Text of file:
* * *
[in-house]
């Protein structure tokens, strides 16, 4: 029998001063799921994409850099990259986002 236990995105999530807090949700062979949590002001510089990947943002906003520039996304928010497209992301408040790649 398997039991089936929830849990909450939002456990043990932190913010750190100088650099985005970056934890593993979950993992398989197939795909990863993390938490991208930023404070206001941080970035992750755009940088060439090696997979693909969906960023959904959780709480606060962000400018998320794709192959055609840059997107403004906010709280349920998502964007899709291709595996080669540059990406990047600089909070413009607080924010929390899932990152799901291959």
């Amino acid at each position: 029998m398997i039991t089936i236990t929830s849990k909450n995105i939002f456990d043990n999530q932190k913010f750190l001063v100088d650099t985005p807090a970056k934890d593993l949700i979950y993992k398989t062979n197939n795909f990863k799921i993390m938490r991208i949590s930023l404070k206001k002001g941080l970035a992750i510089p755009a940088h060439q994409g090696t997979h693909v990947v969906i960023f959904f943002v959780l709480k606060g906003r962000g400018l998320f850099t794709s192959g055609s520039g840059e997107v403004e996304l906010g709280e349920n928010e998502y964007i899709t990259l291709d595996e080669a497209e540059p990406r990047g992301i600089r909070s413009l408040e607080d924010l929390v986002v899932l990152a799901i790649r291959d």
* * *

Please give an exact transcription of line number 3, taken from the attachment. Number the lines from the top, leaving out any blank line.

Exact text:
């Amino acid at each position: 029998m398997i039991t089936i236990t929830s849990k909450n995105i939002f456990d043990n999530q932190k913010f750190l001063v100088d650099t985005p807090a970056k934890d593993l949700i979950y993992k398989t062979n197939n795909f990863k799921i993390m938490r991208i949590s930023l404070k206001k002001g941080l970035a992750i510089p755009a940088h060439q994409g090696t997979h693909v990947v969906i960023f959904f943002v959780l709480k606060g906003r962000g400018l998320f850099t794709s192959g055609s520039g840059e997107v403004e996304l906010g709280e349920n928010e998502y964007i899709t990259l291709d595996e080669a497209e540059p990406r990047g992301i600089r909070s413009l408040e607080d924010l929390v986002v899932l990152a799901i790649r291959d």